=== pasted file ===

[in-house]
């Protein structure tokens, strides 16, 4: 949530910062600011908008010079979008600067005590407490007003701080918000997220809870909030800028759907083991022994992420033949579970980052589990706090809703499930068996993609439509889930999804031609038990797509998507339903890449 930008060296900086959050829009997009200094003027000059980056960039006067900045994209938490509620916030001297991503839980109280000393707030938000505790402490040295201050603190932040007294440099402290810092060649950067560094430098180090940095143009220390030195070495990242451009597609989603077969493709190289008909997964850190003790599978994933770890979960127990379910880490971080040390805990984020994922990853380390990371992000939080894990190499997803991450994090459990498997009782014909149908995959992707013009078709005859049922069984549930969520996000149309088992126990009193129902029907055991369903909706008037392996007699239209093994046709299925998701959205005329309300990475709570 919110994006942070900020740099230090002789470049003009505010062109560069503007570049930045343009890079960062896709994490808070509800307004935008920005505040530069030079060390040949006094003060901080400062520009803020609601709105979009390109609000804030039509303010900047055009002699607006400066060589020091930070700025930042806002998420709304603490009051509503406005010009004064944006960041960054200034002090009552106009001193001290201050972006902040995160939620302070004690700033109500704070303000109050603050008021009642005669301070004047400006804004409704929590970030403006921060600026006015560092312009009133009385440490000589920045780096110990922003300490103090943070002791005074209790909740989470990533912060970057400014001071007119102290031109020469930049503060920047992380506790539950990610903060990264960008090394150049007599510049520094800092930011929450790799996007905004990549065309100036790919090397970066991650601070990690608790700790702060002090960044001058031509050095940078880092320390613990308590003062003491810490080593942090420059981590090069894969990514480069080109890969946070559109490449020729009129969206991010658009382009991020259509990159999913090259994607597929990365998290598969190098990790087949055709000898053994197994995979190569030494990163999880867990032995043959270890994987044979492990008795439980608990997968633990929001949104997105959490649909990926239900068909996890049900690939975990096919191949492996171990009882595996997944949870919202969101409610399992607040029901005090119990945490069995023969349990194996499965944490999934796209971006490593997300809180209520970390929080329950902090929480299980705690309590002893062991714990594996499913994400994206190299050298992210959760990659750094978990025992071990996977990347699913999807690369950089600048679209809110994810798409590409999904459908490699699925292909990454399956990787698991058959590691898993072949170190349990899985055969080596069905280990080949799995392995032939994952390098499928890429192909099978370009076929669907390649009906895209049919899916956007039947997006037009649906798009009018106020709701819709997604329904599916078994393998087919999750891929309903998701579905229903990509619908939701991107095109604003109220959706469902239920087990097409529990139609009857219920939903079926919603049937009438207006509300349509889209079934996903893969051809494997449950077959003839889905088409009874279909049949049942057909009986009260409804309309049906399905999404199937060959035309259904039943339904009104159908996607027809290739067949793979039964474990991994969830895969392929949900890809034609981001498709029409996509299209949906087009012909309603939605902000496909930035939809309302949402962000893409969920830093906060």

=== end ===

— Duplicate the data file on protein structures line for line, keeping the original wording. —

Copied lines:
[in-house]
């Protein structure tokens, strides 16, 4: 949530910062600011908008010079979008600067005590407490007003701080918000997220809870909030800028759907083991022994992420033949579970980052589990706090809703499930068996993609439509889930999804031609038990797509998507339903890449 930008060296900086959050829009997009200094003027000059980056960039006067900045994209938490509620916030001297991503839980109280000393707030938000505790402490040295201050603190932040007294440099402290810092060649950067560094430098180090940095143009220390030195070495990242451009597609989603077969493709190289008909997964850190003790599978994933770890979960127990379910880490971080040390805990984020994922990853380390990371992000939080894990190499997803991450994090459990498997009782014909149908995959992707013009078709005859049922069984549930969520996000149309088992126990009193129902029907055991369903909706008037392996007699239209093994046709299925998701959205005329309300990475709570 919110994006942070900020740099230090002789470049003009505010062109560069503007570049930045343009890079960062896709994490808070509800307004935008920005505040530069030079060390040949006094003060901080400062520009803020609601709105979009390109609000804030039509303010900047055009002699607006400066060589020091930070700025930042806002998420709304603490009051509503406005010009004064944006960041960054200034002090009552106009001193001290201050972006902040995160939620302070004690700033109500704070303000109050603050008021009642005669301070004047400006804004409704929590970030403006921060600026006015560092312009009133009385440490000589920045780096110990922003300490103090943070002791005074209790909740989470990533912060970057400014001071007119102290031109020469930049503060920047992380506790539950990610903060990264960008090394150049007599510049520094800092930011929450790799996007905004990549065309100036790919090397970066991650601070990690608790700790702060002090960044001058031509050095940078880092320390613990308590003062003491810490080593942090420059981590090069894969990514480069080109890969946070559109490449020729009129969206991010658009382009991020259509990159999913090259994607597929990365998290598969190098990790087949055709000898053994197994995979190569030494990163999880867990032995043959270890994987044979492990008795439980608990997968633990929001949104997105959490649909990926239900068909996890049900690939975990096919191949492996171990009882595996997944949870919202969101409610399992607040029901005090119990945490069995023969349990194996499965944490999934796209971006490593997300809180209520970390929080329950902090929480299980705690309590002893062991714990594996499913994400994206190299050298992210959760990659750094978990025992071990996977990347699913999807690369950089600048679209809110994810798409590409999904459908490699699925292909990454399956990787698991058959590691898993072949170190349990899985055969080596069905280990080949799995392995032939994952390098499928890429192909099978370009076929669907390649009906895209049919899916956007039947997006037009649906798009009018106020709701819709997604329904599916078994393998087919999750891929309903998701579905229903990509619908939701991107095109604003109220959706469902239920087990097409529990139609009857219920939903079926919603049937009438207006509300349509889209079934996903893969051809494997449950077959003839889905088409009874279909049949049942057909009986009260409804309309049906399905999404199937060959035309259904039943339904009104159908996607027809290739067949793979039964474990991994969830895969392929949900890809034609981001498709029409996509299209949906087009012909309603939605902000496909930035939809309302949402962000893409969920830093906060």